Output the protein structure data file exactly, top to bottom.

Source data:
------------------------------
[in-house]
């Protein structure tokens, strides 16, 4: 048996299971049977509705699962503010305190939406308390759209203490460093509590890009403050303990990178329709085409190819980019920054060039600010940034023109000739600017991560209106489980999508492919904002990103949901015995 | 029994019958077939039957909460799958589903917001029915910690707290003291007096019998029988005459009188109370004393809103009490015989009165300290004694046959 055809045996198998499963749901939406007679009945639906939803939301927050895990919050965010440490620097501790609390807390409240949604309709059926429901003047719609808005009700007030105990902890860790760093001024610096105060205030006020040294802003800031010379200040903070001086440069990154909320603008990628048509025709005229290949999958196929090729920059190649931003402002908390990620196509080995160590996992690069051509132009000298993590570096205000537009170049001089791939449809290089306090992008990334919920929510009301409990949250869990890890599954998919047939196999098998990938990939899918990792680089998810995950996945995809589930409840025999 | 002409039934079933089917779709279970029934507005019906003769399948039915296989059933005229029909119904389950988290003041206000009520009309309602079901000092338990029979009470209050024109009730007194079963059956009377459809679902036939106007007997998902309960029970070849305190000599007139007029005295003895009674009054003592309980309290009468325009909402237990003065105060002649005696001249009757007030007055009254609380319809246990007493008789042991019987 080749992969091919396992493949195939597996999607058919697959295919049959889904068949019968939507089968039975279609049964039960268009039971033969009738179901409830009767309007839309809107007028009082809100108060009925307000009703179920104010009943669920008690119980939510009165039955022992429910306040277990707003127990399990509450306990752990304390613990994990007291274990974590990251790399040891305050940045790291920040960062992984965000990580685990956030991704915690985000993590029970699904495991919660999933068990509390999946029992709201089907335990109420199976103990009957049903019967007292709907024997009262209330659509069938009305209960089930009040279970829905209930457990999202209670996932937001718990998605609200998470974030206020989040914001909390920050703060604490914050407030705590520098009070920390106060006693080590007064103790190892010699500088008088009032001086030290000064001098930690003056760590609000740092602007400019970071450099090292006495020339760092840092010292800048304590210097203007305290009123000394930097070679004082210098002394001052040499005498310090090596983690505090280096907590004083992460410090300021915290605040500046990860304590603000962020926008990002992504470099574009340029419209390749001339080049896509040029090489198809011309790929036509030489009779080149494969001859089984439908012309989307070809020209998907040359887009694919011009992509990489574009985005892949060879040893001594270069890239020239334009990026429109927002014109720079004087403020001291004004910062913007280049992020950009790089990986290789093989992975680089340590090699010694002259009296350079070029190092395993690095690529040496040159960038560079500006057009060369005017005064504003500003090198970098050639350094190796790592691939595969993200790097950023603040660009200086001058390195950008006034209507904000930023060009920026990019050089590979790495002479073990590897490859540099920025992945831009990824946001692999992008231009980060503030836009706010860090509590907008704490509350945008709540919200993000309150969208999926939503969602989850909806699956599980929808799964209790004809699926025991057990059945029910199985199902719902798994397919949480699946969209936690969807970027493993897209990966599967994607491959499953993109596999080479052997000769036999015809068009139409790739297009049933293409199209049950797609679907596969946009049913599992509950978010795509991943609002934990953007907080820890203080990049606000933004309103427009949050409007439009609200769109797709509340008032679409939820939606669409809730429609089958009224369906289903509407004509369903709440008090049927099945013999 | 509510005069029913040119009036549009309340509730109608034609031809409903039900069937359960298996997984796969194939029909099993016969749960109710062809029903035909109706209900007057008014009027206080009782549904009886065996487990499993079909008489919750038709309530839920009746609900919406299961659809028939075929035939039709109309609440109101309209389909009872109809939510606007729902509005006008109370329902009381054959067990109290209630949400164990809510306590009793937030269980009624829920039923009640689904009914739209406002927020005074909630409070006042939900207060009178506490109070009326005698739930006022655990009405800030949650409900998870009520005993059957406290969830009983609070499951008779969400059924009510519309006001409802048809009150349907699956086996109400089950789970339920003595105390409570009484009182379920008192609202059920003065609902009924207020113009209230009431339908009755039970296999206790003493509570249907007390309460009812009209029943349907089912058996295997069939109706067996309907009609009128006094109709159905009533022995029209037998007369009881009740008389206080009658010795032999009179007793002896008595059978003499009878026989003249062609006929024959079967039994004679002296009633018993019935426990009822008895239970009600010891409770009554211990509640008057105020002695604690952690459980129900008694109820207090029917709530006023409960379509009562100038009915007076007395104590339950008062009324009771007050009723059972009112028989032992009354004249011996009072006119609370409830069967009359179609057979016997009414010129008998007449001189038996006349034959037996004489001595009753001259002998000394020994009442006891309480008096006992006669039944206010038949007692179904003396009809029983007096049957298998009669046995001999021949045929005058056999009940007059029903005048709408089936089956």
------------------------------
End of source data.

[in-house]
């Protein structure tokens, strides 16, 4: 048996299971049977509705699962503010305190939406308390759209203490460093509590890009403050303990990178329709085409190819980019920054060039600010940034023109000739600017991560209106489980999508492919904002990103949901015995 | 029994019958077939039957909460799958589903917001029915910690707290003291007096019998029988005459009188109370004393809103009490015989009165300290004694046959 055809045996198998499963749901939406007679009945639906939803939301927050895990919050965010440490620097501790609390807390409240949604309709059926429901003047719609808005009700007030105990902890860790760093001024610096105060205030006020040294802003800031010379200040903070001086440069990154909320603008990628048509025709005229290949999958196929090729920059190649931003402002908390990620196509080995160590996992690069051509132009000298993590570096205000537009170049001089791939449809290089306090992008990334919920929510009301409990949250869990890890599954998919047939196999098998990938990939899918990792680089998810995950996945995809589930409840025999 | 002409039934079933089917779709279970029934507005019906003769399948039915296989059933005229029909119904389950988290003041206000009520009309309602079901000092338990029979009470209050024109009730007194079963059956009377459809679902036939106007007997998902309960029970070849305190000599007139007029005295003895009674009054003592309980309290009468325009909402237990003065105060002649005696001249009757007030007055009254609380319809246990007493008789042991019987 080749992969091919396992493949195939597996999607058919697959295919049959889904068949019968939507089968039975279609049964039960268009039971033969009738179901409830009767309007839309809107007028009082809100108060009925307000009703179920104010009943669920008690119980939510009165039955022992429910306040277990707003127990399990509450306990752990304390613990994990007291274990974590990251790399040891305050940045790291920040960062992984965000990580685990956030991704915690985000993590029970699904495991919660999933068990509390999946029992709201089907335990109420199976103990009957049903019967007292709907024997009262209330659509069938009305209960089930009040279970829905209930457990999202209670996932937001718990998605609200998470974030206020989040914001909390920050703060604490914050407030705590520098009070920390106060006693080590007064103790190892010699500088008088009032001086030290000064001098930690003056760590609000740092602007400019970071450099090292006495020339760092840092010292800048304590210097203007305290009123000394930097070679004082210098002394001052040499005498310090090596983690505090280096907590004083992460410090300021915290605040500046990860304590603000962020926008990002992504470099574009340029419209390749001339080049896509040029090489198809011309790929036509030489009779080149494969001859089984439908012309989307070809020209998907040359887009694919011009992509990489574009985005892949060879040893001594270069890239020239334009990026429109927002014109720079004087403020001291004004910062913007280049992020950009790089990986290789093989992975680089340590090699010694002259009296350079070029190092395993690095690529040496040159960038560079500006057009060369005017005064504003500003090198970098050639350094190796790592691939595969993200790097950023603040660009200086001058390195950008006034209507904000930023060009920026990019050089590979790495002479073990590897490859540099920025992945831009990824946001692999992008231009980060503030836009706010860090509590907008704490509350945008709540919200993000309150969208999926939503969602989850909806699956599980929808799964209790004809699926025991057990059945029910199985199902719902798994397919949480699946969209936690969807970027493993897209990966599967994607491959499953993109596999080479052997000769036999015809068009139409790739297009049933293409199209049950797609679907596969946009049913599992509950978010795509991943609002934990953007907080820890203080990049606000933004309103427009949050409007439009609200769109797709509340008032679409939820939606669409809730429609089958009224369906289903509407004509369903709440008090049927099945013999 | 509510005069029913040119009036549009309340509730109608034609031809409903039900069937359960298996997984796969194939029909099993016969749960109710062809029903035909109706209900007057008014009027206080009782549904009886065996487990499993079909008489919750038709309530839920009746609900919406299961659809028939075929035939039709109309609440109101309209389909009872109809939510606007729902509005006008109370329902009381054959067990109290209630949400164990809510306590009793937030269980009624829920039923009640689904009914739209406002927020005074909630409070006042939900207060009178506490109070009326005698739930006022655990009405800030949650409900998870009520005993059957406290969830009983609070499951008779969400059924009510519309006001409802048809009150349907699956086996109400089950789970339920003595105390409570009484009182379920008192609202059920003065609902009924207020113009209230009431339908009755039970296999206790003493509570249907007390309460009812009209029943349907089912058996295997069939109706067996309907009609009128006094109709159905009533022995029209037998007369009881009740008389206080009658010795032999009179007793002896008595059978003499009878026989003249062609006929024959079967039994004679002296009633018993019935426990009822008895239970009600010891409770009554211990509640008057105020002695604690952690459980129900008694109820207090029917709530006023409960379509009562100038009915007076007395104590339950008062009324009771007050009723059972009112028989032992009354004249011996009072006119609370409830069967009359179609057979016997009414010129008998007449001189038996006349034959037996004489001595009753001259002998000394020994009442006891309480008096006992006669039944206010038949007692179904003396009809029983007096049957298998009669046995001999021949045929005058056999009940007059029903005048709408089936089956």